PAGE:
Tips For a Successful Mentoring Experience|
The tips below are based on the findings of the Learning through Evaluation,
Adaptation, and Dissemination (LEAD) Center which has been performing an
evaluation of the DMP since 1994.
Overall, the LEAD evaluators identified three key elements of the DMP that
were linked to a successful experience for the students:
- A mentor who takes an interest in the student's welfare and provides
frequent feedback about the student's progress.
- A research project that is interesting, challenging, and valued by
the mentor's research team.
- Immersion in a research-based environment that includes interactions
with graduate students.
In addition to the tips listed below, there are a number of excellent
mentoring resources available on the web. The publication listed below
is an excellent starting point, and it contains references to many
Ways to prepare for the students' arrival and reduce
Given that ten weeks is a relatively short time to complete a comprehensive
research project, many mentors commented that to "make the most" of the ten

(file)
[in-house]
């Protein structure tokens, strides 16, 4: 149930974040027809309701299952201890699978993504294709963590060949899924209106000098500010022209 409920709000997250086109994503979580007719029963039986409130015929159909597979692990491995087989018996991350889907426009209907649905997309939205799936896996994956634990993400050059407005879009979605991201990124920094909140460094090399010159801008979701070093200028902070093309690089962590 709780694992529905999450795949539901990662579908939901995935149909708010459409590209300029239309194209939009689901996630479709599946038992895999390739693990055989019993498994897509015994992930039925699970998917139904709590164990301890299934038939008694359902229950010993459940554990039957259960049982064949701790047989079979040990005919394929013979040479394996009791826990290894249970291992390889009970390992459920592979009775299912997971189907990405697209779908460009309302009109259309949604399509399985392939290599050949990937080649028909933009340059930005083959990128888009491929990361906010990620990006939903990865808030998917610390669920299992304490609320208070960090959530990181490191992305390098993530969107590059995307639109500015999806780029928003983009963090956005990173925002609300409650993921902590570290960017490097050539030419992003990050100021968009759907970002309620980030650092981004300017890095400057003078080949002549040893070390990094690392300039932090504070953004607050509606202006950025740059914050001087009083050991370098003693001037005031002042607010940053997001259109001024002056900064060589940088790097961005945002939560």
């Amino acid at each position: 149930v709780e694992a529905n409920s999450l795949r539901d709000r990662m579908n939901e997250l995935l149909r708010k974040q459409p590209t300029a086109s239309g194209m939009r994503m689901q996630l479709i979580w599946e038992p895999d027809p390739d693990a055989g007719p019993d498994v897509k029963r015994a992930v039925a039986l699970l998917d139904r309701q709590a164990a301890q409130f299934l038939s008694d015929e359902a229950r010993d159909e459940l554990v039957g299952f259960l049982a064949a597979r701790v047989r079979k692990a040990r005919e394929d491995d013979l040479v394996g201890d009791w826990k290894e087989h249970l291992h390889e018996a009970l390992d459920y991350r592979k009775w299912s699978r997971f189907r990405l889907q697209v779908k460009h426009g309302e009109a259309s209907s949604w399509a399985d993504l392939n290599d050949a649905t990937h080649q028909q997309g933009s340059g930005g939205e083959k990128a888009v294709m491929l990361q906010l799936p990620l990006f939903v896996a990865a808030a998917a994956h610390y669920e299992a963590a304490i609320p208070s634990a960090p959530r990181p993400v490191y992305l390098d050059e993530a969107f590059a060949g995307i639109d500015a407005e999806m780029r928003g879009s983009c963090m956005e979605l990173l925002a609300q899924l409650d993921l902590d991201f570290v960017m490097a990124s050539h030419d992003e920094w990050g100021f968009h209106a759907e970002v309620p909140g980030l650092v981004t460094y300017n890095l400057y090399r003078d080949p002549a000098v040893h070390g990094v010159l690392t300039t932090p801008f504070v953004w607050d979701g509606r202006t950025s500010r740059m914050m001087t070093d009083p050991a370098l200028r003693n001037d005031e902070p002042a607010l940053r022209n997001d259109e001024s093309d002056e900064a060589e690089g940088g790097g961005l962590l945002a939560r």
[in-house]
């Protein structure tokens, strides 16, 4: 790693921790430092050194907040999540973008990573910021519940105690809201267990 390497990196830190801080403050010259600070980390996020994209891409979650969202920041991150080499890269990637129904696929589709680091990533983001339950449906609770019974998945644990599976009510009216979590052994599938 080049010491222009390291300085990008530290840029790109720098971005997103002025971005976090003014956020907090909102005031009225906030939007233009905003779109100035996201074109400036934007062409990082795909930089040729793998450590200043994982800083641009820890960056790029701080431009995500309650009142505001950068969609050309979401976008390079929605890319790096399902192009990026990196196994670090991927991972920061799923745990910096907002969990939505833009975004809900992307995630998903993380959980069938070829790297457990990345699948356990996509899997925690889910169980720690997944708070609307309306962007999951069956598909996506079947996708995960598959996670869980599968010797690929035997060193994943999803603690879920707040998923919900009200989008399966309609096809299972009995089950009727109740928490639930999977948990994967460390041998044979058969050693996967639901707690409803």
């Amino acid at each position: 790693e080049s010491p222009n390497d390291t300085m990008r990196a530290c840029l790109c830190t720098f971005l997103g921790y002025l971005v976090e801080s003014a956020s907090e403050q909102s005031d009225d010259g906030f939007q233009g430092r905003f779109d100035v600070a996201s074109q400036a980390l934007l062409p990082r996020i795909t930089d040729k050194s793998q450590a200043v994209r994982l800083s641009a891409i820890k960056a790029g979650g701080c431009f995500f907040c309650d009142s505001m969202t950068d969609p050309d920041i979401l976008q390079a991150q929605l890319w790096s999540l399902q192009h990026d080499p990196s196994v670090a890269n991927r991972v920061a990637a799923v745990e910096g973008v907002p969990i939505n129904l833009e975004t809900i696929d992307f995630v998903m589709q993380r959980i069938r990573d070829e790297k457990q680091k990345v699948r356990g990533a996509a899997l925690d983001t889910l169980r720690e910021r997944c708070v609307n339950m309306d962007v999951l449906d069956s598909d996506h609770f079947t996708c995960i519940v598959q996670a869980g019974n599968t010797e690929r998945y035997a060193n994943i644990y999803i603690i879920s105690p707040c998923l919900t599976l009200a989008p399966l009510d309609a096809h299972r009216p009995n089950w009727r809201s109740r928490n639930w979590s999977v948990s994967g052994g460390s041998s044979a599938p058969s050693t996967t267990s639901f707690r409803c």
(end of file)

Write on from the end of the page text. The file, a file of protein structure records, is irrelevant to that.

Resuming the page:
weeks, it was helpful to prepare for the students' arrival in ways that would
minimize start-up time. The following strategies were suggested:
Contacting the student prior to the program.
Many mentors suggested that contacting a student prior to the program
to discuss the proposed project would enable them to both assess the
student's background and learn her research interests.
Following such a discussion, the mentor could decide whether the
proposed project was feasible and make changes, if necessary,
prior to the student's arrival. Also, the mentor could suggest readings
and other things the student could do before arriving that would help
Helping the student access university services.
Setting up a computer account, arranging for an office, and helping the
student obtain access to other university services (temporary student
identification cards, library cards, etc.) may save start-up time.
Many mentors commented that positioning the student's desk or office
near theirs or that of their graduate students would involve her more
directly in the research team.
Helping the student obtain housing.
Help finding summer housing is very useful to the students.
Many universities have websites or newsgroups listing summer
sublets and most have dorms available during the summer.
Many DMP students find it convenient to stay on campus, especially
if they do not have a car. Often, the student will need the
mentor's assistance to find out about these options and to do
any paperwork necessary to take advantage of them.
Factors to address when the student arrives and throughout the
Almost all students have had little or no research experience, and most have
not interacted with a faculty member in a cooperative research project.
These students hoped to learn more about research and graduate school through
their experience in the DMP, and they wanted their mentor to provide